7. Plain curiosity.
Honestly, I just always wanted to know how the classes for kids with more severe disabilities work. Actually that's what got me into the special ed volunteer work in the first place - I just wanted to know how it worked.
8. More experience to add to unschooling discussions.
Occasionally people come around and want to know about kids with special needs, and it's a hard question because often learning doesn't seem to come as freely and easily to them. I'd love to go back into the world of special ed now that I have an unschooling mindset, and see what I can learn about how these kids learn.
9. I like the idea of a job that requires you to dress down because you'll get messy anyway.
The aides were explaining to me that you can't wear nice clothes to this job (I felt really weird in my suit and heels, but it WAS a job interview...), and one of them said "Yeah, I usually wear a lab coat." I don't think I need to point out how awesome that is.
10. I love active, hands-on, moving-around work.
One reason I have always been drawn to teacher-type work is that I hate student-type work, i.e. office work. I am the kind of person who would rather come home achy from working too hard all day, than be forced to sit still all day. I get achy from sitting still anyway. If I'm gonna be sore either way, I'd rather it be from doing something interesting.
11. I might consider adopting a special-needs child one day.
And I want experience with as many different types of special needs as possible, so that I know what I can and cannot handle.
12. Believe it or not, the money.
Let me be clear: The money, by any objective standard, sucks. But compared to the income level I grew up with, and compared to what I could earn at a non-education job (and all my qualifications are education-related, so I'd be stuck flipping burgers or doing entry-level office work), it's quite nice. Especially considering that whole summers off thing.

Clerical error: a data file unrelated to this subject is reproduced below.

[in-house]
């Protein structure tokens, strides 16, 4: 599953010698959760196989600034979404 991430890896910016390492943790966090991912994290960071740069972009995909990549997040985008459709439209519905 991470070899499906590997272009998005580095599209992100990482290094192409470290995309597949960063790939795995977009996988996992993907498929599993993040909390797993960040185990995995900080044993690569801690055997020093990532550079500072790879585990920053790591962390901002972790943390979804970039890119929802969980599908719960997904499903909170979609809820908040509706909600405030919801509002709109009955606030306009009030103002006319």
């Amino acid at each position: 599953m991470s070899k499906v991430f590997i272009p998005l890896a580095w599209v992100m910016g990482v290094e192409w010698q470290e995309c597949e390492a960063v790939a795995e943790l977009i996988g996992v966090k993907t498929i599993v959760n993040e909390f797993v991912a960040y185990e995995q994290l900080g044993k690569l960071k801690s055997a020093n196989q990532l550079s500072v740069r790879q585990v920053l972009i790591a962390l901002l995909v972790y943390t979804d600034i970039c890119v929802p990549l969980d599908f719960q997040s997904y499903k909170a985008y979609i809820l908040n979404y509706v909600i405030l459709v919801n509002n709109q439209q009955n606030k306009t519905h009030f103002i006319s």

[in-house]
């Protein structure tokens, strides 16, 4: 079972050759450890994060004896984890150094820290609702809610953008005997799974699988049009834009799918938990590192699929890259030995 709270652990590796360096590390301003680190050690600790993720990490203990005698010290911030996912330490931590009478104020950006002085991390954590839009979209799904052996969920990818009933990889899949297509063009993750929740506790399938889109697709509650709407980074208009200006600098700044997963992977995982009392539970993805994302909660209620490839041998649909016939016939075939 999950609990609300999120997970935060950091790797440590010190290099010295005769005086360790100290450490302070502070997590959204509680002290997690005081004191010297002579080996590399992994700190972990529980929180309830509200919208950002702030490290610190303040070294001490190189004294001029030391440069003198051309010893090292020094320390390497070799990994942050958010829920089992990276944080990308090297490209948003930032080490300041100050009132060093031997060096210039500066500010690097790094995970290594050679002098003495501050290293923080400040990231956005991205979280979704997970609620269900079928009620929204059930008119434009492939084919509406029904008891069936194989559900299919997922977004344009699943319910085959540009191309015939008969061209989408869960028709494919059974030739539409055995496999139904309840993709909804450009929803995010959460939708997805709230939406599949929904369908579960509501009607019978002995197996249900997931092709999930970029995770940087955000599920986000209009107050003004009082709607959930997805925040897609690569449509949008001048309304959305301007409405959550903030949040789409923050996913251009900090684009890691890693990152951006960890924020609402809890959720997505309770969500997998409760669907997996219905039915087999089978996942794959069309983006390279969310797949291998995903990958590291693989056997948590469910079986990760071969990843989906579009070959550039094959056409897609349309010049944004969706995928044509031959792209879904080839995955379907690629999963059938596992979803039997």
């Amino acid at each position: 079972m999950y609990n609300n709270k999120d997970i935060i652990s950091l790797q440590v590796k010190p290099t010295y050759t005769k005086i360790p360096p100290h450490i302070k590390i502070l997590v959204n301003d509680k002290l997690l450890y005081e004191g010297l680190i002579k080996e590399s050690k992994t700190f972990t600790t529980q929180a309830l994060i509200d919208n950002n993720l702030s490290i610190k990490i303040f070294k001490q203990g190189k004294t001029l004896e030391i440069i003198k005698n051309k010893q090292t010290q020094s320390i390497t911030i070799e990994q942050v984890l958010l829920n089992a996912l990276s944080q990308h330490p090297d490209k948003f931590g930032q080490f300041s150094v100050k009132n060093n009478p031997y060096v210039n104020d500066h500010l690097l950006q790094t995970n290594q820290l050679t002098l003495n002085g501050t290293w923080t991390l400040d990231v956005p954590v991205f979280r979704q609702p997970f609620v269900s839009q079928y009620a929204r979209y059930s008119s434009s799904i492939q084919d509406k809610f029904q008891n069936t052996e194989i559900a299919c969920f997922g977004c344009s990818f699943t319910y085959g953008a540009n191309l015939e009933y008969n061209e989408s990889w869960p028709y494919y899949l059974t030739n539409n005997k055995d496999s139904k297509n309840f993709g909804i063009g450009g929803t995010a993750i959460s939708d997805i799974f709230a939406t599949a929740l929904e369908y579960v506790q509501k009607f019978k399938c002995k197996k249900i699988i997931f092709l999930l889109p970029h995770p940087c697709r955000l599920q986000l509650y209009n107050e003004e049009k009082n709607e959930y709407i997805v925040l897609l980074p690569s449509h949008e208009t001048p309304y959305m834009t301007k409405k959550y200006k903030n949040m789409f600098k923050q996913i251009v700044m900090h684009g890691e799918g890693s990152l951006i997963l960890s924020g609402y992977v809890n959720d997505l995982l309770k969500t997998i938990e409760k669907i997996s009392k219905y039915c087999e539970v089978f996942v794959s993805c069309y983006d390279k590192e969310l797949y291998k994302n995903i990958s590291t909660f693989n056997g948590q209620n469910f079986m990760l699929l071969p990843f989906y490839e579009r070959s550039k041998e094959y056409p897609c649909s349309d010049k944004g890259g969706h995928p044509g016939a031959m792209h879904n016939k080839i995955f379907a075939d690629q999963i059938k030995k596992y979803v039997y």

13. I honestly believe I am "supposed" to have this job, in some sort of cosmic way.
Call it God, intuition, fate, sheer dumb luck, or whatever, but here's what happened: About a month ago I was desperate for jobs and was applying for literally everything I could. Every time a job seemed promising, the people would mysteriously vanish and not call me back to tell me when an interview would be, or whatever. And something in my gut was just saying Wait. My brain, of course, was screaming that my gut was full of crap (pun not intended, but funny) and that I needed a job NOWNOWNOW. But I just felt this peace about not getting one just yet, and every time I looked at job listings that gut instinct kept tugging at me, telling me I was going in the wrong direction. Then, when it finally hit me that I *was* ready, I just happened to look at the school board website and this job had been posted THAT DAY. I applied for it on the next business day and immediately got called back to schedule an interview.
Of course, if I don't actually end up getting the job, that will kind of put a damper on the whole "fate" idea, but my gut is usually right about these things. And my gut is telling me this job is a good idea, even though my brain is screaming that sane people do not take low-paying jobs where they will get bitten and spat at. But my brain has a track record of being wrong about this stuff, so I'm ignoring it for now. It can handle the paperwork later.